Or, an unexpected farewell
Let the WordPress record show that I had planned this post long, long before the sudden death of Stephen Sondheim a week ago Friday. As I told my family when I called them thirty seconds after reading the news, there are those figures whose deaths you prepare for, and those figures whose deaths you don’t think to prepare for. Sondheim was 91, but my mind wasn’t on the closing of his last and greatest show. It just…didn’t seem like a thing that was going to happen in any real way. Even though everybody dies sometime. It’s surprisingly easy to forget.
But here we are. There really is a giant in the sky.
It may come as a surprise to people who know me well that I first knew Into the Woods as something to be mocked. It was a Gigliotti family running joke long after we first saw it at a community theatre, summer 2006. We found Sondheim’s intricate, wordy, and very long pièce de résistance, which opened in San Diego thirty-five years ago today and went on to shake Broadway, tough to take seriously.
How things change.
As I learned over time, but definitely over the past week, that was just Sondheim’s lyrical approach cranked up to its highest pitch of intensity. I have realized I’m not intimately familiar with the vast majority of his repertoire. In high school I was given a copy of his lyric collection Finishing the Hat—named after a number from Sunday in the Park with George, which I’ve neither seen nor heard in full—and I read and reread the libretto of Sweeney Todd. The full libretto, including the cut songs. My friends were big into Sweeney Todd, and thus I was bound to be too.
But this isn’t about any of those shows, it’s about Into the Woods. Also in high school, my sophomore year, I was cast as Cinderella in the school’s production, a role that no fifteen-year-old has any idea how to play realistically. I like to think I did my best, and many of my close friends were in the show with me (either that or the people in the show became my close friends), and when our voices blended as we sang “No One is Alone” we seemed to be truly tapping into something greater than the sum of our parts. By and large, a success.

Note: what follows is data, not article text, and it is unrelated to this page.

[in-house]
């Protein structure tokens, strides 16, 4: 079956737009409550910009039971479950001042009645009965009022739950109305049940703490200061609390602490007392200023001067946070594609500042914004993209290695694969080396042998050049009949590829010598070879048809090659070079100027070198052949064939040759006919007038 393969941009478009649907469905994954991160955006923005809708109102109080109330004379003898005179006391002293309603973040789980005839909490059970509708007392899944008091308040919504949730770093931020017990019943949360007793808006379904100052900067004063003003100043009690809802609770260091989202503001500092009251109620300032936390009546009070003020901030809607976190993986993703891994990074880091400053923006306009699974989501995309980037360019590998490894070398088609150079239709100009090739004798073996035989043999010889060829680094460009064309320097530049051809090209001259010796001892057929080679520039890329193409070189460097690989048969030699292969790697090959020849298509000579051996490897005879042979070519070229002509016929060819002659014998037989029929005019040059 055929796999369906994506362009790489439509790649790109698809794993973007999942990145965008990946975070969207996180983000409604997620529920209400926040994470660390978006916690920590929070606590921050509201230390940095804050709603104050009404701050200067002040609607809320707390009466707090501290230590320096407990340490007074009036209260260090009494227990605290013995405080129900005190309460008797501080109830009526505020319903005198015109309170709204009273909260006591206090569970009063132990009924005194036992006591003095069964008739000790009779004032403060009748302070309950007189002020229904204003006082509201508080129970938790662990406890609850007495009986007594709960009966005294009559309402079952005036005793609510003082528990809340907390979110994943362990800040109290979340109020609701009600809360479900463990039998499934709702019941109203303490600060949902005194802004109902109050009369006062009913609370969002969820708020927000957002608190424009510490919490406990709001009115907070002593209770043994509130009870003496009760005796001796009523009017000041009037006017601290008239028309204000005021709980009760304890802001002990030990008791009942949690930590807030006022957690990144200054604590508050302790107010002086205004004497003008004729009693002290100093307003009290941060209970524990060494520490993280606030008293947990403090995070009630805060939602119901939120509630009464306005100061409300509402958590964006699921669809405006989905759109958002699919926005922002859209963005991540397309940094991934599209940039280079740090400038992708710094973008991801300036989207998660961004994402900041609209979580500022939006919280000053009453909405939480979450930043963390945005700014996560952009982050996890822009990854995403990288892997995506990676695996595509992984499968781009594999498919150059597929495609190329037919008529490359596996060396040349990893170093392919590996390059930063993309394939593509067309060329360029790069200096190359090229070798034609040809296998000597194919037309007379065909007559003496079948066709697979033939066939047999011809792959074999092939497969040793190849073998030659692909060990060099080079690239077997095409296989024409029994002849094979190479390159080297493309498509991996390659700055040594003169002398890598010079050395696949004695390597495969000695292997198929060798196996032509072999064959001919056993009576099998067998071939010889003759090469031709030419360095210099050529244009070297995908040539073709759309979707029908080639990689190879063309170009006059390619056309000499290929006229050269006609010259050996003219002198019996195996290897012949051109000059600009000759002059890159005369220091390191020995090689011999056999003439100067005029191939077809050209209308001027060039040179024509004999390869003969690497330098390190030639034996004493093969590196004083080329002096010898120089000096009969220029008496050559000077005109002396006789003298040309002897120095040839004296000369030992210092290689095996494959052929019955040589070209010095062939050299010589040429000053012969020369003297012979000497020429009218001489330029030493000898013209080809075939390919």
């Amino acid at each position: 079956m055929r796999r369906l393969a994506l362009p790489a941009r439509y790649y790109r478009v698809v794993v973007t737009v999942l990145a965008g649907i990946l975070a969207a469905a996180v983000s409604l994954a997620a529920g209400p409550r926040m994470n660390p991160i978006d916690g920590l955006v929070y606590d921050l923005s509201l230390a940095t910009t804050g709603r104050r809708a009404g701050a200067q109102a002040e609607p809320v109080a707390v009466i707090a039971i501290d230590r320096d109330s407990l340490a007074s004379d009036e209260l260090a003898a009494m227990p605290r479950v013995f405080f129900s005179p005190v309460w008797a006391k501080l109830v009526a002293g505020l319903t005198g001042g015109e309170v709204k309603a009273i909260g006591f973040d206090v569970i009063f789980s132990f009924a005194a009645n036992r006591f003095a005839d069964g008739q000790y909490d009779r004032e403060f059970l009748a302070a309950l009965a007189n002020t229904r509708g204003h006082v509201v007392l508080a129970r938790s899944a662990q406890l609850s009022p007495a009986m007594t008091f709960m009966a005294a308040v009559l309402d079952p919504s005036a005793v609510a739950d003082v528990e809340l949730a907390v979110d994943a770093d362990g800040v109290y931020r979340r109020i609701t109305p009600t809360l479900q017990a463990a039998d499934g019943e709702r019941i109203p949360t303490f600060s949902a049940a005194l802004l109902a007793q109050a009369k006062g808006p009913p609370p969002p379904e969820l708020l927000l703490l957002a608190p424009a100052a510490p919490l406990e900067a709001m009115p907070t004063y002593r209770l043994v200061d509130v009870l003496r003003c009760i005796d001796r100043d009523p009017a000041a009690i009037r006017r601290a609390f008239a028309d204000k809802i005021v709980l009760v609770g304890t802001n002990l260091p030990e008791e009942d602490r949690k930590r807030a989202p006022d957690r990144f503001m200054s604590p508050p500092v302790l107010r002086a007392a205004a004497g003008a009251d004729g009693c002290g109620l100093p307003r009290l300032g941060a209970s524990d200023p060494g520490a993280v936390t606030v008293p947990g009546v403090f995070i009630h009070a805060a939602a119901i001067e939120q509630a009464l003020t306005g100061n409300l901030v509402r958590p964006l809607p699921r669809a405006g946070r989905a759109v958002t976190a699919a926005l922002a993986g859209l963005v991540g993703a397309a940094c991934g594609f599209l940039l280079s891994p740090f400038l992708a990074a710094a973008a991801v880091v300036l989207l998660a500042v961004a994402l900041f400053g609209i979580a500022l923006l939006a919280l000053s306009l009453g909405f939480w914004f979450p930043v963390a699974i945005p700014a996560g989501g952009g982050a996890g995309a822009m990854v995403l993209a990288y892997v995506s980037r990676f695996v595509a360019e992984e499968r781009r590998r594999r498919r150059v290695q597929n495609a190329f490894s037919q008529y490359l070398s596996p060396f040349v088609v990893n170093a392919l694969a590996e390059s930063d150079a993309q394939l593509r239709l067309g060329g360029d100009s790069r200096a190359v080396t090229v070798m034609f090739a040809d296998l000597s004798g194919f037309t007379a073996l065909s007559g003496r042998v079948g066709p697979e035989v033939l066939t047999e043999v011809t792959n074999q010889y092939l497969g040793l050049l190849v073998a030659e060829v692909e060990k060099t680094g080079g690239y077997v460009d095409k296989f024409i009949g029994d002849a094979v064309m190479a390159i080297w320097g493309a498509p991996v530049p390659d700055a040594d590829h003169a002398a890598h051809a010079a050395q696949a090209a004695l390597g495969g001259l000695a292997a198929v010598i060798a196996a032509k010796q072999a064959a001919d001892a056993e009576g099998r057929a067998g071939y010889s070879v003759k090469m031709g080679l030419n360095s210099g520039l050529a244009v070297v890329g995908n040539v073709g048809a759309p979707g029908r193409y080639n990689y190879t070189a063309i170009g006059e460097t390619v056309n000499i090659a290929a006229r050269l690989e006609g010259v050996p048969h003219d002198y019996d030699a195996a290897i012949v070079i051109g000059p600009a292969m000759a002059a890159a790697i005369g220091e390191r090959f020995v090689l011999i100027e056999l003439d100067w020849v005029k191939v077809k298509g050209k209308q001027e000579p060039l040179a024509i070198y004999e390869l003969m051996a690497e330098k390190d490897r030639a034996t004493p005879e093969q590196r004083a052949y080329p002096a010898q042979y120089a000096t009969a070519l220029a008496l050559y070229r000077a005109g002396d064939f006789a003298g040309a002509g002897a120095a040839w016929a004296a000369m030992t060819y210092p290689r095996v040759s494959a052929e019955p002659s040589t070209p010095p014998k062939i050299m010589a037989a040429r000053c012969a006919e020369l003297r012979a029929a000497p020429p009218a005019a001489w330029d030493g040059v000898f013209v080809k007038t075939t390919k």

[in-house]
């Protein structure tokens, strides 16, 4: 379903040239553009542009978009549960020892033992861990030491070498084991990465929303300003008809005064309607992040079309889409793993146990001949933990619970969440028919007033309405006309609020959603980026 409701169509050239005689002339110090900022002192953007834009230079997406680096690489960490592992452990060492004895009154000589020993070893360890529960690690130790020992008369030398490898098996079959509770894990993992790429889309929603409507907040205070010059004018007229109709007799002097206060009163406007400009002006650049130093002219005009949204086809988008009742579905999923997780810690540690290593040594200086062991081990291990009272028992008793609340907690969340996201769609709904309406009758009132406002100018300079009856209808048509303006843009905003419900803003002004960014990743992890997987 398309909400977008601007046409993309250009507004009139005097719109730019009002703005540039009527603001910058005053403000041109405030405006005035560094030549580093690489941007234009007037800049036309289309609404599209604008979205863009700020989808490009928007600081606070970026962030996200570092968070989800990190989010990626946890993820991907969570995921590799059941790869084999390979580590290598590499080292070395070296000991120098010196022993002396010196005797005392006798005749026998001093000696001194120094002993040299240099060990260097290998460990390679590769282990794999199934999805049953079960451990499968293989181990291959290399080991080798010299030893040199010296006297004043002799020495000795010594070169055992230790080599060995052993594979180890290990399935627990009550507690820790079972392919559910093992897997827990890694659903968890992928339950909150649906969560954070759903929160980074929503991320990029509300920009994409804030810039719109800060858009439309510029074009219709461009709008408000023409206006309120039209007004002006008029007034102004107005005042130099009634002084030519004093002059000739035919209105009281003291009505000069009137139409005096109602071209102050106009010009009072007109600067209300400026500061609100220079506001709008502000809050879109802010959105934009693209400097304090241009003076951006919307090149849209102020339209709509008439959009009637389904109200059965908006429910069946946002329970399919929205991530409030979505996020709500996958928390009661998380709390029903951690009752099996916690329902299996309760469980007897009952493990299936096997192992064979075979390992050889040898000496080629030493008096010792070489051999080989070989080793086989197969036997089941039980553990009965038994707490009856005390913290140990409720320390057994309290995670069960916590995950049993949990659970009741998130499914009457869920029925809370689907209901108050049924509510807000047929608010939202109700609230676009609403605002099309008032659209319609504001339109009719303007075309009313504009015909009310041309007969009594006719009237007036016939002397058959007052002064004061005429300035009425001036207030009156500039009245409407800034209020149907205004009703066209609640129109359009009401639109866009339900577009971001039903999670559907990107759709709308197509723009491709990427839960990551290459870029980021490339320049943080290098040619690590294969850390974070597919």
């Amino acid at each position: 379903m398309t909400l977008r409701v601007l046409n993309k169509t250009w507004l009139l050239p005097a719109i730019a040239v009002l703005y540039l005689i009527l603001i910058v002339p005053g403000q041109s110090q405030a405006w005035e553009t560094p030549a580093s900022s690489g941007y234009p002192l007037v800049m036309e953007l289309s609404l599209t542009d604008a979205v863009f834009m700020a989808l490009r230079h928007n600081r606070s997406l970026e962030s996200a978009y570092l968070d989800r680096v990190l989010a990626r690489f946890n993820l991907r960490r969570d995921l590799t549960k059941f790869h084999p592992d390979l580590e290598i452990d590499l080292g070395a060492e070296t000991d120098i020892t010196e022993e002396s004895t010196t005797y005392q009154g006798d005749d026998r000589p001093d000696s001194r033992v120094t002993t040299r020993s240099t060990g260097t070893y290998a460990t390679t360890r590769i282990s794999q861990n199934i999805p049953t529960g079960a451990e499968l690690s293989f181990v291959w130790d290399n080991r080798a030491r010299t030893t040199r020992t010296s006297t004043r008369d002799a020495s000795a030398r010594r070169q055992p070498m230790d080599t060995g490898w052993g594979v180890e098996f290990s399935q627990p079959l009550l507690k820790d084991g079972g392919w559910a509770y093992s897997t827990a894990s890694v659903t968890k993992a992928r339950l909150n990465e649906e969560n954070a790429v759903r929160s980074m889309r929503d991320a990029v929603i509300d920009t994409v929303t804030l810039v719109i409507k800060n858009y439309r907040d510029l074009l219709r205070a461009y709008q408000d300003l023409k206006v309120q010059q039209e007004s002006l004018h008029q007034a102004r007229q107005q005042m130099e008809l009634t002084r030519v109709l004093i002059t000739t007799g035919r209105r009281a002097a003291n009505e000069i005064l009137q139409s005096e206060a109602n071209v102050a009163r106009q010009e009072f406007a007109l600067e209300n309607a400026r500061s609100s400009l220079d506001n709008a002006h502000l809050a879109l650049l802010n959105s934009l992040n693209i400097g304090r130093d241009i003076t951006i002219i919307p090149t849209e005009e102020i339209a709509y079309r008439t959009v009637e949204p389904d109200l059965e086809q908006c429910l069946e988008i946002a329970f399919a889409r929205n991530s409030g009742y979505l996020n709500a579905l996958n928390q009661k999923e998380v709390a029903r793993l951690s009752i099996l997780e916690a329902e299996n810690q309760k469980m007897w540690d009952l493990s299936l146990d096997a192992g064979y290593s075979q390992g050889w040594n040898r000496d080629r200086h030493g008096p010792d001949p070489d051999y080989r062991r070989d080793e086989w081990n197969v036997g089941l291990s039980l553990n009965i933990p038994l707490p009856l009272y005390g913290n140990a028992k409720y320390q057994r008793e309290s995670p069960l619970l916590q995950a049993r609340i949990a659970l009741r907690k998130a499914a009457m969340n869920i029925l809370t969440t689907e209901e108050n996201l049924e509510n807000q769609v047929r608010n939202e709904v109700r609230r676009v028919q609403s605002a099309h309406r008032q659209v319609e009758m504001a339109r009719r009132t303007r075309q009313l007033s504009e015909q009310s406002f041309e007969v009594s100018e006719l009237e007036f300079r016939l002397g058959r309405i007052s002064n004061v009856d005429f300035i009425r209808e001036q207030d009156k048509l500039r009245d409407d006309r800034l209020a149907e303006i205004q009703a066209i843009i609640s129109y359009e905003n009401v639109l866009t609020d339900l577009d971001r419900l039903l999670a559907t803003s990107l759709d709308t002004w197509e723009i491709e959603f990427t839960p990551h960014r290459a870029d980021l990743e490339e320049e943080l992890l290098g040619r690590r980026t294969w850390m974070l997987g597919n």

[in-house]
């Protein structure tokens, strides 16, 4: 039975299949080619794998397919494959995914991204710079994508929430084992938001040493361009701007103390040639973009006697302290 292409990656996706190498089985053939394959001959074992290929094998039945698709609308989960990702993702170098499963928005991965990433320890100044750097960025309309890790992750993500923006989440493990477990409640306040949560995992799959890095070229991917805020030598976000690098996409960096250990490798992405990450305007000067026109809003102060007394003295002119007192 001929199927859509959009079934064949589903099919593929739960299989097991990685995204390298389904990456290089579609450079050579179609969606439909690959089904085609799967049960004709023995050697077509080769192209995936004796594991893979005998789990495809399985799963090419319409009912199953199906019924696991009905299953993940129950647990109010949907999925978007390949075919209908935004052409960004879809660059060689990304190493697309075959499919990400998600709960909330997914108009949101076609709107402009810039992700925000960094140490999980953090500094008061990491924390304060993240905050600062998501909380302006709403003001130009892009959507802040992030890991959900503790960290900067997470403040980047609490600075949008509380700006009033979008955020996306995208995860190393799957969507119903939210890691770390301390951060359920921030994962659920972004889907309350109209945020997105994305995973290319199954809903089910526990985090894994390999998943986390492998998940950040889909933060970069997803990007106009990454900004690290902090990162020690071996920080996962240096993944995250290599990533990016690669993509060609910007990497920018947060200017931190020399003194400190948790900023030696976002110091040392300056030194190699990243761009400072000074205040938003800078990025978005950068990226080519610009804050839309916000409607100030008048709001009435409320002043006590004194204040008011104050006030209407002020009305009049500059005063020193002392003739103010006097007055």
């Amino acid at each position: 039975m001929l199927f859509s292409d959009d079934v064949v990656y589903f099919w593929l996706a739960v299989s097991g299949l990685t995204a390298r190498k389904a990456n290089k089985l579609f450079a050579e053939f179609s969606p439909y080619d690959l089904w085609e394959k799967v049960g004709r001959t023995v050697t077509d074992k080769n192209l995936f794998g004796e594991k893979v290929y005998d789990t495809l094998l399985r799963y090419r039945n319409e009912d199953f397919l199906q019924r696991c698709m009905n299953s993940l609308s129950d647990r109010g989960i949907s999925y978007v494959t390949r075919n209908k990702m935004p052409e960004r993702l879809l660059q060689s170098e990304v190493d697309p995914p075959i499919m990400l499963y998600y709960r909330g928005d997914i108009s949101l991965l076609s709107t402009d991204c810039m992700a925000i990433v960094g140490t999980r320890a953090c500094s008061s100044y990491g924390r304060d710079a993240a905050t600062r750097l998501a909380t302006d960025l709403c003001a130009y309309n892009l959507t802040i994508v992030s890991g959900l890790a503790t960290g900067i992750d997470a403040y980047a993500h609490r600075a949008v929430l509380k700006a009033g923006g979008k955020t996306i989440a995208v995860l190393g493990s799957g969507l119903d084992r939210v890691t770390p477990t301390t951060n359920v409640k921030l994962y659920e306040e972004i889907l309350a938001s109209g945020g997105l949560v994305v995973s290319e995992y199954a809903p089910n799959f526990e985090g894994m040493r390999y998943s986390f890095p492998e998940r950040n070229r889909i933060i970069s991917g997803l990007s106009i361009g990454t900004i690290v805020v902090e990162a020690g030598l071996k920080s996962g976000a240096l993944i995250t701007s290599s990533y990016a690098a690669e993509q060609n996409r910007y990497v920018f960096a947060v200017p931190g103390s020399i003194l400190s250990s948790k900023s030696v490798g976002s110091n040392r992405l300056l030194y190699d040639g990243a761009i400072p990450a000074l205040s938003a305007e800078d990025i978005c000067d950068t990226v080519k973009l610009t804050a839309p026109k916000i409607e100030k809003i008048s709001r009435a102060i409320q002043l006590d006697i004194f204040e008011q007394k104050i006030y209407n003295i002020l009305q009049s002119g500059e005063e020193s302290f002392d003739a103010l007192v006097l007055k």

I did another production six years later, in the same role, at the school where I would soon enroll in full-time graduate studies. This time I had some life experience to lend Cindy, and enough character-analysis experience to examine her a little more critically. She spent a lot of time passively wishing for things, she struggled with decision-making, and despite the centuries-old mythology enshrining her as the paragon of virtue there was nothing especially virtuous about her. Were we…even supposed to like her?
This is a question we ask of all the principals in the show, and of the principals of most Sondheim shows. He understood better than anyone that protagonists do not heroes make, and that moral ambiguity—sympathy for a bloodthirsty barber, a girl pointing a gun at the gang members whose skirmishes killed her true love, a bunch of neurotic city-dwellers doubting their marital bonds—spoke to everyday Americans and the dreams they cherished. Everybody makes choices that bring the judgment of others (characters and audience) upon them. Nobody ends up ‘on top.’ Some may or may not be responsible for the deaths of others. It’s hard to know which way is up.
‘The Woods,’ as a setting, are a convenient metaphor for America: a no-man’s-land where the rules are constantly changing and promises cannot possibly be lived up to. (Not to mention where you’re up after midnight all the time and insurance won’t cover the damages to your house after a ‘baking accident.’) They’re a metaphor for life in general, sure, but as to the idiosyncratic comedies and tragedies of American life…the shoe fits a little too well.
I think the answer to my titular question is no. Into the Woods is not the Great American Musical any more than The Great Gatsby is the Great American Novel. Also, maybe the fact that we keep compulsively creating Great American Categories should tell us something about ourselves. But Sondheim could well be the great American musical composer. Not musical number composer, for all ye who will protest in defense of Irving Berlin and Cole Porter and the Gershwins (#Gershwinning). I mean that, by the time he was writing—and by the point of development the American musical had reached, largely thanks to him—he was able to address his soliloquies and anthems and ballads and group numbers directly to the people in the seats, and to the hopes and fears in their hearts. He could do this as no other composer could, because he was in the right place at the right time with the right skills.
Maybe he knew his path through the woods better than some. Maybe not. Either way, he put it best:
“Sometimes people leave you halfway through the wood. Do not let it grieve you. No one leaves for good.”
In memoriam Stephen Sondheim, 22 March 1930-26 November 2021.
Image: via TheaterMania, the original Broadway cast—but mostly Bernadette Peters—presumably gazing up at the Giant